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Event Concepts

Abstract : The concept of an event, and of event representation, is an umbrella notion. We provided an overview of different ways events have been dealt with in philosophy and in linguistics and, to a minor extent, in cognitive science. The variety of positions is construed in part as the result of different descriptive and explanatory projects. In particular, we urge that various types of notion be kept apart: common-sense, theoretically revised, scientific, and internalist psychological notions. The philosophical literature has applied the standard test of making different notions interact; the interactions of the notion of an event with neighboring notions, such as that of an object, of cause, of space and time, have been tested. Results so fare are not conclusive. Contextual effects abound that can pull intuitions in very different directions. And the methodology itself is largely based on material that may be in need of close scrutiny, as it draws from linguistic evidence, non-linguistic intuitions, and sometimes examples from scientific descriptions of the external world.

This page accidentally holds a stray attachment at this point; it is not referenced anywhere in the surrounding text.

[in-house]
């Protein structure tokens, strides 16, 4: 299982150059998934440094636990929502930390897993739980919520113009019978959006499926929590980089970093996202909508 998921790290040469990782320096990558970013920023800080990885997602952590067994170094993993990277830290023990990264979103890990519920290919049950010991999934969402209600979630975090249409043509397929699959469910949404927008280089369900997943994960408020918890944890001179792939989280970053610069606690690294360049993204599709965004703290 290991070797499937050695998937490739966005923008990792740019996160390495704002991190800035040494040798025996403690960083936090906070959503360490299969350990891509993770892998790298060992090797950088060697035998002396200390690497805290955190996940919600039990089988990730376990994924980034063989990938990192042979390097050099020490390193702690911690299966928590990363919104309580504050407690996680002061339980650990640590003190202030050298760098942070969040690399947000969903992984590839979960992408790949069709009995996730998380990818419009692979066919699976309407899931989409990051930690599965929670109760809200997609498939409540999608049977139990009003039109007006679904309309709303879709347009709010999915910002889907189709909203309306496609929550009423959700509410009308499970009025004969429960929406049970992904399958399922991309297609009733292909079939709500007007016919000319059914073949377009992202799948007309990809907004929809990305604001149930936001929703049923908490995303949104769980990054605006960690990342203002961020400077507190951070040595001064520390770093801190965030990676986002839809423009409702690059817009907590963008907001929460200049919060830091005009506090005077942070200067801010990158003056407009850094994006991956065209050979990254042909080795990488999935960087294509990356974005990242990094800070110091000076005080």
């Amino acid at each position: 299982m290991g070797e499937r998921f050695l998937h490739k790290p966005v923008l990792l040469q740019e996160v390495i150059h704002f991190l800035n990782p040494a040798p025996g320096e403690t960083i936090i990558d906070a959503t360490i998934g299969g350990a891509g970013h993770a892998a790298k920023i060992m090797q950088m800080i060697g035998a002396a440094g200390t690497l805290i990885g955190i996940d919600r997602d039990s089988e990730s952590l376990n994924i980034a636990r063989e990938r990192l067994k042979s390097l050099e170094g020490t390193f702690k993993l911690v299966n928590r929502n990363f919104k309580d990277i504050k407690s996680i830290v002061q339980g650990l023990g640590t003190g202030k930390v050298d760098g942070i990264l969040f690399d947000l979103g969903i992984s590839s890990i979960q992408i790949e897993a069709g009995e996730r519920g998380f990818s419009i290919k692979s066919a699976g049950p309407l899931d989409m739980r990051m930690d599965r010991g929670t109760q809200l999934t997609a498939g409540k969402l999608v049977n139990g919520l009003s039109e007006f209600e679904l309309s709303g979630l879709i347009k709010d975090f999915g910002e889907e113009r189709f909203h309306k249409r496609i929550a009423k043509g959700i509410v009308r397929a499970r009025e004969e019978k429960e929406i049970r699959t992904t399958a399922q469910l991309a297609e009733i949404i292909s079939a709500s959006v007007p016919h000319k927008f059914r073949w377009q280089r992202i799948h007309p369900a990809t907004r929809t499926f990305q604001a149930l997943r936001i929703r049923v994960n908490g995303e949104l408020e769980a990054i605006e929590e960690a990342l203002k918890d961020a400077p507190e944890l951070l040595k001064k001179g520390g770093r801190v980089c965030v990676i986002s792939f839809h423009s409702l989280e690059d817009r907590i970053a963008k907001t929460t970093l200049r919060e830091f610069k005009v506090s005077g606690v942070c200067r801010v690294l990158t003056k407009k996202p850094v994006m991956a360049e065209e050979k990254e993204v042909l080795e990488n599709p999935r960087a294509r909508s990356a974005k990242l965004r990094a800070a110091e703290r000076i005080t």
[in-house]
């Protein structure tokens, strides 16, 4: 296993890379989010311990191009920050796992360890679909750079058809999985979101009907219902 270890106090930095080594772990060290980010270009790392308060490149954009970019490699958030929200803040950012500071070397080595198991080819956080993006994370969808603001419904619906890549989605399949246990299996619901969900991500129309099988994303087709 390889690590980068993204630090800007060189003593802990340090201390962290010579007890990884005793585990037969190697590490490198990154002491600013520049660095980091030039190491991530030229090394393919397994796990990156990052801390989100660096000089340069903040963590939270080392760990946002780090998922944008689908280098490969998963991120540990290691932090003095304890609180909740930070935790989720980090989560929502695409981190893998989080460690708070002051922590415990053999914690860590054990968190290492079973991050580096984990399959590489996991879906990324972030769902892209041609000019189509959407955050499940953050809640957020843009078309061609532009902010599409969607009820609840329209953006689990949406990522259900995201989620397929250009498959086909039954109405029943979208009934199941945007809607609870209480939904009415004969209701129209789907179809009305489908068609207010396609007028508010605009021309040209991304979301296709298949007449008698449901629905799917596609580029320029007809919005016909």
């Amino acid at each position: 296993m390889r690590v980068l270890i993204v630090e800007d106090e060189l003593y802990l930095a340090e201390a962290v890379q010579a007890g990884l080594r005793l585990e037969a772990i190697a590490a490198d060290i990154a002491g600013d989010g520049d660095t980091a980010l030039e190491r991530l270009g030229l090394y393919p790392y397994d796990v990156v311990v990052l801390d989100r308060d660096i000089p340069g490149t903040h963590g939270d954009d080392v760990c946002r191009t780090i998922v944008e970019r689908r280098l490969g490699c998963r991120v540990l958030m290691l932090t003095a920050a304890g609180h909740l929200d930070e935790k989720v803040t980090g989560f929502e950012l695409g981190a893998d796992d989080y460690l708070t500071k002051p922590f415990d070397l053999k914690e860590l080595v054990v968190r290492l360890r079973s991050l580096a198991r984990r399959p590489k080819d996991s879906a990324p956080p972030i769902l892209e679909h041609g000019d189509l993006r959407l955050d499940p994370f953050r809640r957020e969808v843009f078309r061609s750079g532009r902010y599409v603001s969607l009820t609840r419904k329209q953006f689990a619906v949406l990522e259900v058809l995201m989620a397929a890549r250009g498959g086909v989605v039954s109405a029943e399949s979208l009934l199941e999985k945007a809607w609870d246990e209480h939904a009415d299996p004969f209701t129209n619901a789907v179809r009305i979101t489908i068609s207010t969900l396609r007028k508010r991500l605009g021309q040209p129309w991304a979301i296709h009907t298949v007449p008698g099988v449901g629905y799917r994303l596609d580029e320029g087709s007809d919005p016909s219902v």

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Contributor : Roberto Casati <>
Submitted on : Tuesday, August 28, 2007 - 6:03:34 PM
Last modification on : Friday, July 2, 2021 - 9:58:02 AM
Long-term archiving on: : Friday, April 9, 2010 - 1:15:56 AM


  • HAL Id : ijn_00168510, version 1



Roberto Casati, Achille Varzi. Event Concepts. 2007. ⟨ijn_00168510⟩



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